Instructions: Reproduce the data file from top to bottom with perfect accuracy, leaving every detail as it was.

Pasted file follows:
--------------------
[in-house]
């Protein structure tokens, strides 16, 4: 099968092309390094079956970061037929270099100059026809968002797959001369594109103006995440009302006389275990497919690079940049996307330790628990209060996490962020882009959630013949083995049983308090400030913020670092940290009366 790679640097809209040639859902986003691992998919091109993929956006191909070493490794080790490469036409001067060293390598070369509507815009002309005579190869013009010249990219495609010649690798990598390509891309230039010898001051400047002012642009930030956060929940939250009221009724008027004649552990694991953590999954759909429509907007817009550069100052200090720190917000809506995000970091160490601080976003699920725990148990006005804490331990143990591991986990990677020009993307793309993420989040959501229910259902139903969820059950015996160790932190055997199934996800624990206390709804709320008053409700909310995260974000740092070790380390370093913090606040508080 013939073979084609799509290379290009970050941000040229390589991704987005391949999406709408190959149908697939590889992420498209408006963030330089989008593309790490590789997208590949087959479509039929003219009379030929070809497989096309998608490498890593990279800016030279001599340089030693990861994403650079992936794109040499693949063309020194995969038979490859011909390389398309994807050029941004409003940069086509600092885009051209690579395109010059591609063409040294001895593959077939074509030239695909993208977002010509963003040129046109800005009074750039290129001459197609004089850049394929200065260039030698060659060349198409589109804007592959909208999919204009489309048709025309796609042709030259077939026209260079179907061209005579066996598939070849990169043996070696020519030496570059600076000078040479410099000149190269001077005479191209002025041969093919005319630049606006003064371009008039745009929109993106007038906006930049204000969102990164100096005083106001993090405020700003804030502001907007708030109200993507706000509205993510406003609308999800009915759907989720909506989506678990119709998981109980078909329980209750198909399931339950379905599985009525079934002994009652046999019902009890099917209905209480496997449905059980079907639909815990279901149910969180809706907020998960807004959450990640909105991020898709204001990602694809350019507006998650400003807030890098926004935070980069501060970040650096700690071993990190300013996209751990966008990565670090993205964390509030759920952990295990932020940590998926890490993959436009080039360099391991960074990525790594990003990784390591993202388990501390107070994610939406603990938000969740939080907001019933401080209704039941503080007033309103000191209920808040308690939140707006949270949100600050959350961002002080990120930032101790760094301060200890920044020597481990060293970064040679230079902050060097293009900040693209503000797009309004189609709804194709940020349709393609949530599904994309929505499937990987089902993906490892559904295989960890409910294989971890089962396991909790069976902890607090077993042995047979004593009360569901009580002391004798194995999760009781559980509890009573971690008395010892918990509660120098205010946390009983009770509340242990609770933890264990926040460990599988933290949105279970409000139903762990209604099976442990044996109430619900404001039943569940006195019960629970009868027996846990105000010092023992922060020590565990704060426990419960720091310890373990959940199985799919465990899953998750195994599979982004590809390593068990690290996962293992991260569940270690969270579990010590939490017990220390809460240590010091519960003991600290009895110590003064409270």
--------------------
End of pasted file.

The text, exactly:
[in-house]
């Protein structure tokens, strides 16, 4: 099968092309390094079956970061037929270099100059026809968002797959001369594109103006995440009302006389275990497919690079940049996307330790628990209060996490962020882009959630013949083995049983308090400030913020670092940290009366 790679640097809209040639859902986003691992998919091109993929956006191909070493490794080790490469036409001067060293390598070369509507815009002309005579190869013009010249990219495609010649690798990598390509891309230039010898001051400047002012642009930030956060929940939250009221009724008027004649552990694991953590999954759909429509907007817009550069100052200090720190917000809506995000970091160490601080976003699920725990148990006005804490331990143990591991986990990677020009993307793309993420989040959501229910259902139903969820059950015996160790932190055997199934996800624990206390709804709320008053409700909310995260974000740092070790380390370093913090606040508080 013939073979084609799509290379290009970050941000040229390589991704987005391949999406709408190959149908697939590889992420498209408006963030330089989008593309790490590789997208590949087959479509039929003219009379030929070809497989096309998608490498890593990279800016030279001599340089030693990861994403650079992936794109040499693949063309020194995969038979490859011909390389398309994807050029941004409003940069086509600092885009051209690579395109010059591609063409040294001895593959077939074509030239695909993208977002010509963003040129046109800005009074750039290129001459197609004089850049394929200065260039030698060659060349198409589109804007592959909208999919204009489309048709025309796609042709030259077939026209260079179907061209005579066996598939070849990169043996070696020519030496570059600076000078040479410099000149190269001077005479191209002025041969093919005319630049606006003064371009008039745009929109993106007038906006930049204000969102990164100096005083106001993090405020700003804030502001907007708030109200993507706000509205993510406003609308999800009915759907989720909506989506678990119709998981109980078909329980209750198909399931339950379905599985009525079934002994009652046999019902009890099917209905209480496997449905059980079907639909815990279901149910969180809706907020998960807004959450990640909105991020898709204001990602694809350019507006998650400003807030890098926004935070980069501060970040650096700690071993990190300013996209751990966008990565670090993205964390509030759920952990295990932020940590998926890490993959436009080039360099391991960074990525790594990003990784390591993202388990501390107070994610939406603990938000969740939080907001019933401080209704039941503080007033309103000191209920808040308690939140707006949270949100600050959350961002002080990120930032101790760094301060200890920044020597481990060293970064040679230079902050060097293009900040693209503000797009309004189609709804194709940020349709393609949530599904994309929505499937990987089902993906490892559904295989960890409910294989971890089962396991909790069976902890607090077993042995047979004593009360569901009580002391004798194995999760009781559980509890009573971690008395010892918990509660120098205010946390009983009770509340242990609770933890264990926040460990599988933290949105279970409000139903762990209604099976442990044996109430619900404001039943569940006195019960629970009868027996846990105000010092023992922060020590565990704060426990419960720091310890373990959940199985799919465990899953998750195994599979982004590809390593068990690290996962293992991260569940270690969270579990010590939490017990220390809460240590010091519960003991600290009895110590003064409270």